The Department for Digital, Culture, Media and Sport (DCMS) works with partners across government and industry to develop a sustainable talent pipeline that meets the skills demand both now and in the future. This includes a programme of initiatives and educational opportunities that encourage children and young people’s awareness of and engagement with cyber security.

These programmes have proven popular, but there is currently no accurate picture of what exists or of planned developments for cyber security skills programmes for the youth sector by the wealth of players involved at national, regional and local levels.

This research aimed to fill this gap and provide a first mapping of informal cyber security-related initiatives aimed at children & young people aged 5-19.

It aimed to map characteristics of these initiatives, including geography, cost, format and channel, as well as explore what techniques and approaches are being used to engage young people.

Methodology

To answer the above research objectives, a multi-method approach was taken.

Phase 1 of the project involved developing a broad overview of the sector and scoping out initiatives that exist in this space, as well as child and parent engagement with initiatives. It consisted of:

  • systematic desk research to identify relevant initiatives

  • 13 interviews with experts and oversight bodies in this space to fill in gaps in knowledge from desk research and get a sense of good practice from their perspective

  • a survey of parents and young people (aged 14-18) to understand awareness, perception and participation in initiatives, n=862 young people and n=862 parents

Phase 2 of the project involved focusing on selected geographical areas to understand characteristics and the operation of selected initiatives in more detail. It consisted of:

  • 26 interviews with initiatives[footnote 5]

  • shadowing events and gathering resources used by initiatives

  • interviews with end users to understand their experience of initiatives

The 8 geographical areas were decided based on conversations with DCMS to include areas with different demographics, levels of socio-economic diversity and activity around cyber security. These regions were Belfast, South Wales, Edinburgh, London, Cornwall (focusing on Plymouth), West Midlands, Yorkshire (focusing on Bradford), and initiatives that had nationwide reach.

Limitations relating to the ‘landscape map’ of programmes

This research represents the best available mapping of the current landscape of cyber security initiatives and goes some way to understanding what exists, but it is unlikely to be a complete picture. It should be noted that:

  • not all data the research team wanted to capture was publicly available – so there are some gaps in knowledge

  • it was decided that 8 geographical areas would be focused on to give some boundaries to scoping activities – so it is likely there are other initiatives that aren’t captured

  • more information was recorded on the initiatives that were interviewed in-depth

  • some conclusions are drawn from the data the research team gathered on all initiatives identified across the UK, but some are drawn from data on the subset of 26 initiatives that were interviewed in more depth (this is clearly marked where relevant — these numbers may not fully represent the full picture of the cyber security landscape)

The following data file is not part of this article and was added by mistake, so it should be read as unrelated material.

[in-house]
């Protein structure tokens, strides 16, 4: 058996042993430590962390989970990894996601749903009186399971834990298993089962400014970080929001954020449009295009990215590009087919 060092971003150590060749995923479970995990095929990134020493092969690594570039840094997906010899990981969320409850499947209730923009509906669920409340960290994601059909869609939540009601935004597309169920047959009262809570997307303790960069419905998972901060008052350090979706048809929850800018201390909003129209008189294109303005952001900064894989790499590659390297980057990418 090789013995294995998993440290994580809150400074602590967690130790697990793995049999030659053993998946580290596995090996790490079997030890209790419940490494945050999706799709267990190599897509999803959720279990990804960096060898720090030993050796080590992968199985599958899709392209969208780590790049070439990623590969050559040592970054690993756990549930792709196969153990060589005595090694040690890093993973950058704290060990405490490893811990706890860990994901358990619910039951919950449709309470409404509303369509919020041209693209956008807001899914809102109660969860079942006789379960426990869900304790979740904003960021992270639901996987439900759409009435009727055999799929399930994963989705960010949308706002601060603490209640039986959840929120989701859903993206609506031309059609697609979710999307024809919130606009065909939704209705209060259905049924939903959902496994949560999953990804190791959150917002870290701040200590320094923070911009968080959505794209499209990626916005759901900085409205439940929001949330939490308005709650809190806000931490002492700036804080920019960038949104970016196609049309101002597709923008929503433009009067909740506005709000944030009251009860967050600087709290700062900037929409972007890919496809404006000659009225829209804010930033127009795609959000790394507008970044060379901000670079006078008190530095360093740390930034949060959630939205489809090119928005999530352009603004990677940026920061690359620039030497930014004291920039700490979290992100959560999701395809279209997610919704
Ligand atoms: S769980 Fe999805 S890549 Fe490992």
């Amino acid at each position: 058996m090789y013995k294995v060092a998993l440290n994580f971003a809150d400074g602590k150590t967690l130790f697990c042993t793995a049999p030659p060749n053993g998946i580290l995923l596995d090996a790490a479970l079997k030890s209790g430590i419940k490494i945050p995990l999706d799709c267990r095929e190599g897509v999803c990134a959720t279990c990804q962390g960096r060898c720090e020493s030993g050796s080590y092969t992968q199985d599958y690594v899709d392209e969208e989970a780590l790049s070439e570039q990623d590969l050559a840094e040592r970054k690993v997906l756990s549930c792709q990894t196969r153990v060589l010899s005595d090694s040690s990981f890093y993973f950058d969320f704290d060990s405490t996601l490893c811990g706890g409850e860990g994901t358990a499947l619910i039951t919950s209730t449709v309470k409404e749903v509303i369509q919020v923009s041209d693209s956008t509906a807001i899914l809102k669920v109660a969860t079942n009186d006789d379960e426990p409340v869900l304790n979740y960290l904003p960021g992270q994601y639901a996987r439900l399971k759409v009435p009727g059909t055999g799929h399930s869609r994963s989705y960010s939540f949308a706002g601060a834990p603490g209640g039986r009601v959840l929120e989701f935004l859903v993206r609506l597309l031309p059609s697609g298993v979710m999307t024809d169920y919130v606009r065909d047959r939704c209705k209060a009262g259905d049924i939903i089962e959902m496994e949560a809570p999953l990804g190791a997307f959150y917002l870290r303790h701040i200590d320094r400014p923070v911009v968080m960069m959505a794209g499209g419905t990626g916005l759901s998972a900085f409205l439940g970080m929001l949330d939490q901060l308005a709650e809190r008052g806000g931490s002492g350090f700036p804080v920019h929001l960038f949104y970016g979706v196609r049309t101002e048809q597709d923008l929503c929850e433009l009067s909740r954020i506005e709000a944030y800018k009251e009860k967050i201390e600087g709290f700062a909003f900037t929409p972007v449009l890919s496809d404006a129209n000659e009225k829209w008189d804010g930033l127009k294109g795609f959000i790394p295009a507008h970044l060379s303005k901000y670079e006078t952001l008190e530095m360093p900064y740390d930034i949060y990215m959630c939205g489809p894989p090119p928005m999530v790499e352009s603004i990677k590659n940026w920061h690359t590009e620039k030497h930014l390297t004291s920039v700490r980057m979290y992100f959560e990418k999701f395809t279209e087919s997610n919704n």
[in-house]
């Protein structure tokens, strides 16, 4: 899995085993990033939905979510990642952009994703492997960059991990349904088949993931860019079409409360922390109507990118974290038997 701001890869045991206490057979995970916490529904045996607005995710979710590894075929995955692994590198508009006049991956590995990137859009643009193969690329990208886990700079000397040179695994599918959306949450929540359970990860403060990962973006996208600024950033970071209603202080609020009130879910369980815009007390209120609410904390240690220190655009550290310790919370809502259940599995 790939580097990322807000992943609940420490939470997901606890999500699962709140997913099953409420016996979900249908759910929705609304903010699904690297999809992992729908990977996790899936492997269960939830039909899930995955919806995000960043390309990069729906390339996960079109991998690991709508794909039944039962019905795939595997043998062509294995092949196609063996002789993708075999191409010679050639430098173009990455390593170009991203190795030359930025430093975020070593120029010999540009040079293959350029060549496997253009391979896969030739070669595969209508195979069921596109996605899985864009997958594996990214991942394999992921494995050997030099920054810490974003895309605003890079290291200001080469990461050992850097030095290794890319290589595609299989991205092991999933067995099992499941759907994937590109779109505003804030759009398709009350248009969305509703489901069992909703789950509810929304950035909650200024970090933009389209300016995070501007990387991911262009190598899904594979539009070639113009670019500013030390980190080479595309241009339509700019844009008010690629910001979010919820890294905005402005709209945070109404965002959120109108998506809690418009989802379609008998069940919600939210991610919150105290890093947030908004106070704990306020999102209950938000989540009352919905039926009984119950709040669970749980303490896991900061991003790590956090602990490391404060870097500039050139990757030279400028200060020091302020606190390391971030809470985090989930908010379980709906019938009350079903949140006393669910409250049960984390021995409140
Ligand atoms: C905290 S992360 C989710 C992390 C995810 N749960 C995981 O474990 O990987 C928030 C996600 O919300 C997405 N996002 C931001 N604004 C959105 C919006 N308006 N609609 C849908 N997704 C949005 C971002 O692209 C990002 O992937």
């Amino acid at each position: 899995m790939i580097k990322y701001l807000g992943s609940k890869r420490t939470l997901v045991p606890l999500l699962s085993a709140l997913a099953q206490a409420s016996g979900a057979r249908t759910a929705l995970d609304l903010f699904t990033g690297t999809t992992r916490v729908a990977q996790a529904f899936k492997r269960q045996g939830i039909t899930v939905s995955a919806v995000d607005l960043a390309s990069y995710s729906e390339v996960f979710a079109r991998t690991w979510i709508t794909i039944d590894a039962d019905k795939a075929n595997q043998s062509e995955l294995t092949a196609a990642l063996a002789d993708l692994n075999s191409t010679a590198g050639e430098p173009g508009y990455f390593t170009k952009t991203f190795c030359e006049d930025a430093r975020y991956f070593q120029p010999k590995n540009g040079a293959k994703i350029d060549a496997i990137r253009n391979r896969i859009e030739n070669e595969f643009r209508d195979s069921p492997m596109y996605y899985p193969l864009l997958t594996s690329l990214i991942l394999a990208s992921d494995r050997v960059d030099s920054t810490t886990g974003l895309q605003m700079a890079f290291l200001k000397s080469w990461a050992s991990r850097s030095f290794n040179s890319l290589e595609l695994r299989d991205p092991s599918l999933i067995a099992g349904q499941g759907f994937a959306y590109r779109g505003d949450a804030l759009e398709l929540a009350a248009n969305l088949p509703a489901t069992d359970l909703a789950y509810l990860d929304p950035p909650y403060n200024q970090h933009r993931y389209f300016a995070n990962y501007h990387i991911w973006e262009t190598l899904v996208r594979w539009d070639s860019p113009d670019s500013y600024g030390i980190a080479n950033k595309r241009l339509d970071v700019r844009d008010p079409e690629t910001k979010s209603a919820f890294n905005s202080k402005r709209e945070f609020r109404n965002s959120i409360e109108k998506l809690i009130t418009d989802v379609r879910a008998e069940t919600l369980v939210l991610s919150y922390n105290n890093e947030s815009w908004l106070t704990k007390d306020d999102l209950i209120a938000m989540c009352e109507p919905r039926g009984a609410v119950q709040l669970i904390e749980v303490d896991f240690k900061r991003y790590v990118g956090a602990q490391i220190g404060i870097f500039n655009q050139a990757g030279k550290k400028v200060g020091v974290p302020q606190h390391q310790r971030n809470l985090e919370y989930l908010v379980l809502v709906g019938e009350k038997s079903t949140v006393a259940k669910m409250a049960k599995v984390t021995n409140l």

• from the survey conducted as part of this research, we know that young people may participate in more than one informal initiative (however, initiatives interviewed were not able to account for potential overlap in their ‘reach’ data, all of which assumes unique participants)

The above considerations should be taken into account when reflecting on the data set out in this report.

2. The landscape of current initiatives

The first research activity involved mapping the current informal learning opportunities in cyber security skills available across the UK. We focused on collecting evidence from desk research and interviewing stakeholders from the sector.

Overall, we found 72 overarching initiatives across the UK[footnote 6]

We focused on initiatives that are not exclusively funded by the government, and we broadened our search to include initiatives that included tech or computer science rather than limiting the scope to cyber security-only initiatives.

We looked into specific details about the format and delivery of these programmes. However there are gaps in the data we have been able to collect, which limited the calculations we were able to make. For example, not all data was publicly available and some of the attempts to get in touch with the initiatives were unsuccessful.

As a result, some overall conclusions are drawn from the data we have from all programmes we have found when scoping or from the initiatives we could talk to in more detail. But it might mean that the numbers do not represent the full picture of the cyber security landscape.

For example, it was sometimes unclear which initiatives were active. Covid-19 impacted the continuity of some programmes too. Three out of 26 initiatives we spoke to had been paused since the pandemic, but was not possible to know this for some initiatives by only looking at the websites. From trying to contact initiatives to speak with, many were unresponsive, which could be an indication that they were no longer active.

The subset of 26 initiatives we spoke to reached approximately 230,000 young people per year